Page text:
RUNNING HEAD: The Intertestamental Period
The Intertestamental Period
September 6, 2009
The first six chapters of Ezra recount the first return of exiles from Babylonian captivity on a mission to rebuild the temple. Over 42,000 exiles (Returnees), along with more than 7,000 servants, return to Judah under the leadership of Sheshbazzar. They quickly rebuild the altar and found the temple; however, opposition from the peoples of the lands halts the work for over 15 years. Under the leadership of Haggai and Zechariah, the reconstruction resumes and the temple is finally completed. The Returnees celebrate the completion of the temple with great joy.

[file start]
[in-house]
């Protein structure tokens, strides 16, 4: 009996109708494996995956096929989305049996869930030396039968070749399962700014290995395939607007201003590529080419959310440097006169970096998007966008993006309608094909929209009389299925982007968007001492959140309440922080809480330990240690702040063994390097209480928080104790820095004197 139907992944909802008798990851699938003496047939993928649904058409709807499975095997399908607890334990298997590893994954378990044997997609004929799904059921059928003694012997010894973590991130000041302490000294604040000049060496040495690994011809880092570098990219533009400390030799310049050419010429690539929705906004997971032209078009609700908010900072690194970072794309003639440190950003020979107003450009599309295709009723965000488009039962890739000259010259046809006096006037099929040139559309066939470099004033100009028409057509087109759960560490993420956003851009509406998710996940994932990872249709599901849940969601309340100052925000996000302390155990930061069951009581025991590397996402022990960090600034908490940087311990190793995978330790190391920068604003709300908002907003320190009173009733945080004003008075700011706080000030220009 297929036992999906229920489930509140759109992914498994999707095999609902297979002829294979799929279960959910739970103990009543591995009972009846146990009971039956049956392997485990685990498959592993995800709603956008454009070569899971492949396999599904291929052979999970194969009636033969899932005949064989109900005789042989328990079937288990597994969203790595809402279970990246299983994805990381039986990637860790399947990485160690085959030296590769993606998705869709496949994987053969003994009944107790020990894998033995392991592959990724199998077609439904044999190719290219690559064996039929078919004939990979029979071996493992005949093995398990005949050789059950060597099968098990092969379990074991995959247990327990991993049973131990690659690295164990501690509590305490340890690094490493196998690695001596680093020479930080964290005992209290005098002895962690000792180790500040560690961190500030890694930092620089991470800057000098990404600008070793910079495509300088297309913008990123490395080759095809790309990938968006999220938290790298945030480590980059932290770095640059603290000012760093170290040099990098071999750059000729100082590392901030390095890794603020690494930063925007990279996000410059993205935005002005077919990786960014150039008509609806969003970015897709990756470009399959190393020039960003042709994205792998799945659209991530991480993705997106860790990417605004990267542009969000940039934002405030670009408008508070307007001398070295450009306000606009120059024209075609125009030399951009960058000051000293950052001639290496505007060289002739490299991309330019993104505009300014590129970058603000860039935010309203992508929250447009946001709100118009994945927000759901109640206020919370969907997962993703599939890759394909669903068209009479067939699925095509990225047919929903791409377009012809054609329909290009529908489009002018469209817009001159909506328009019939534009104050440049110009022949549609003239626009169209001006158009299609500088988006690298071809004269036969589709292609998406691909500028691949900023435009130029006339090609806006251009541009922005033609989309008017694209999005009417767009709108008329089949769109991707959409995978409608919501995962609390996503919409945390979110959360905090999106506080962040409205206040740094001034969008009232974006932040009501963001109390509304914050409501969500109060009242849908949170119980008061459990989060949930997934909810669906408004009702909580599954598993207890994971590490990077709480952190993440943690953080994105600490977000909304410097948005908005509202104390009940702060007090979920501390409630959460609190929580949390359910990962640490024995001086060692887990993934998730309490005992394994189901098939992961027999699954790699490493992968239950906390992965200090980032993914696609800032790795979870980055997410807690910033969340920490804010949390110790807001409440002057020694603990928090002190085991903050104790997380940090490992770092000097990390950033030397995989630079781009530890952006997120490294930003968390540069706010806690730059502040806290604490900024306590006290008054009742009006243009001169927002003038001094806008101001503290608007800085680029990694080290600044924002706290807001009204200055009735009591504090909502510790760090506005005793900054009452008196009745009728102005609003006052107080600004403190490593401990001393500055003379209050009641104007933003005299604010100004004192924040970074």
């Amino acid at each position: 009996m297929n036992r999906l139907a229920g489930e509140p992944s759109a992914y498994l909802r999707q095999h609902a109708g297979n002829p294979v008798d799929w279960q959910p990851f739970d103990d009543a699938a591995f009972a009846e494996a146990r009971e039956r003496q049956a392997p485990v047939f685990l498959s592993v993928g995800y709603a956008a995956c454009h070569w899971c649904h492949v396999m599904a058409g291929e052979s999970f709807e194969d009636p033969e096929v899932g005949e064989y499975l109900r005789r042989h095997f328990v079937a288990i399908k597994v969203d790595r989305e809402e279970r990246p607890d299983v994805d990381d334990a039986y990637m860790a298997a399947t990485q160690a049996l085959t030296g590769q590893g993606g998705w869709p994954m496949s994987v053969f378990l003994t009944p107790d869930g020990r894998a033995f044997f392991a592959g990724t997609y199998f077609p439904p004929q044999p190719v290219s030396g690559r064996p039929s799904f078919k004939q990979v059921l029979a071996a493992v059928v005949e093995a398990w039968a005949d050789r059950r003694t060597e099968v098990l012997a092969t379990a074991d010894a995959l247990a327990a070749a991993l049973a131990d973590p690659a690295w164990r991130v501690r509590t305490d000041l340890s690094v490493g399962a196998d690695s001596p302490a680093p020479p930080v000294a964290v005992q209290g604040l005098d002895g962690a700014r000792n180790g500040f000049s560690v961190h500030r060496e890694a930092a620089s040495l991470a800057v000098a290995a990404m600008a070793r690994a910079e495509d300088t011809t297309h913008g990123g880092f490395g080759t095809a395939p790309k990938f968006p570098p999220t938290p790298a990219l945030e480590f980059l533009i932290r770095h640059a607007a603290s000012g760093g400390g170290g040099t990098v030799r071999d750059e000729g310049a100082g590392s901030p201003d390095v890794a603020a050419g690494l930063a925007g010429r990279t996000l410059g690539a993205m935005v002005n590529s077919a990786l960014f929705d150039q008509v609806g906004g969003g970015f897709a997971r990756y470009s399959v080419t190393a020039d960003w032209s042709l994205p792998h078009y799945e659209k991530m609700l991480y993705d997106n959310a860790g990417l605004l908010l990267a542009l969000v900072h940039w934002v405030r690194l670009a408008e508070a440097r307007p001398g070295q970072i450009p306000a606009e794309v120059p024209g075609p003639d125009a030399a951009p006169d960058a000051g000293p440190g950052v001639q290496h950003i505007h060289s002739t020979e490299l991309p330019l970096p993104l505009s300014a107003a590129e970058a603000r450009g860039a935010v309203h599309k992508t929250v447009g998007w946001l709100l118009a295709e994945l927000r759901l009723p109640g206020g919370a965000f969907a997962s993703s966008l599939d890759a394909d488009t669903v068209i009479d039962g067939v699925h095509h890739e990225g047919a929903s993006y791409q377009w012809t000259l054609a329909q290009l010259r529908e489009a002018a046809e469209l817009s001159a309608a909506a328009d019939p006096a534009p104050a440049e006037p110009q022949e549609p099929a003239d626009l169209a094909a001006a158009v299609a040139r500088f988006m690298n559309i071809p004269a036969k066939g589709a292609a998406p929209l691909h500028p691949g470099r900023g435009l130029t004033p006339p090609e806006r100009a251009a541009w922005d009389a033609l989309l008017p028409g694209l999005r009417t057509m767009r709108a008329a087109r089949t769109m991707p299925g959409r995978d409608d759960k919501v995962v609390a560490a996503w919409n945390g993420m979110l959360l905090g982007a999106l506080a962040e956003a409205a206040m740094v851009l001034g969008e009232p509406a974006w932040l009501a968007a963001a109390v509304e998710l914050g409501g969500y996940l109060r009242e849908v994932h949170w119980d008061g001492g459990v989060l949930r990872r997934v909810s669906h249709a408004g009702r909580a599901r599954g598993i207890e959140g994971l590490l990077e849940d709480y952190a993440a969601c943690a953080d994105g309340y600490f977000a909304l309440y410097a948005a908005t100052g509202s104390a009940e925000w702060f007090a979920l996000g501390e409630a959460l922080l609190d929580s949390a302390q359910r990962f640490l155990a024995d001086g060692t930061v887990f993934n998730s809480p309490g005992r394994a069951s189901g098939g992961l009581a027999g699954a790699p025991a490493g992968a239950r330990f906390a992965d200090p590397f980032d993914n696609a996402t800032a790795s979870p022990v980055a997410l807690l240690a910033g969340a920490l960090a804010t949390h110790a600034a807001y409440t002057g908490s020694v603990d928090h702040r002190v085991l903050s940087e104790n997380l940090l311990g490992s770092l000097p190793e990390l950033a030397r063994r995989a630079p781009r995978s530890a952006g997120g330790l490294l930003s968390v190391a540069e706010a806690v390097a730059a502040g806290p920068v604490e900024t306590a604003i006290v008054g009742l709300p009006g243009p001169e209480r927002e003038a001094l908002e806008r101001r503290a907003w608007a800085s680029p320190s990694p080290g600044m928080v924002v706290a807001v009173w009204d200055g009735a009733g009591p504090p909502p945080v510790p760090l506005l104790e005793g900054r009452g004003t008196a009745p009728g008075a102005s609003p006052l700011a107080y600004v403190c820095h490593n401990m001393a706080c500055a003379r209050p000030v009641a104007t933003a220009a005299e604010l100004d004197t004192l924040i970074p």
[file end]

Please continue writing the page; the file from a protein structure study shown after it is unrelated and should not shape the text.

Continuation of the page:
The reconstruction of the temple is one of many important events during the intertestamental period. The reconstruction moves through four phases: temple construction started (Ezra 3:1-13), successful opposition to God’s people (Ezra 4:1-24), opposition reversed (Ezra 5:1-6:12), and temple construction completed (Ezra 6:13-22). Upon their return, the Returnees quickly restore the altar of burnt offering. At each step in their restoration of proper worship, Ezra notes that they are acting in continuity with God’s word (Ezra 3:2-5). This spiritual continuity with pre-exilic Israel, extending back to the time of its founding under Moses, strengthens the developing theme that the Returnees are, in every way, the continuation of God’s chosen people. Ezra 3:3 also grants a glimpse of the Returnees’ emotional state as they rebuilt the altar: “for they were terrified because of the peoples of the lands.” The rebuilding of the temple begins in earnest as Zerubbabel and Jeshua hire laborers, purchase supplies, and appoint overseers to manage the construction. When the foundation is laid, a grand worship celebration marks the occasion. As chapter three ends, the Returnees appear well on their way to seeing the house of Yahweh rebuilt. The Returnees face...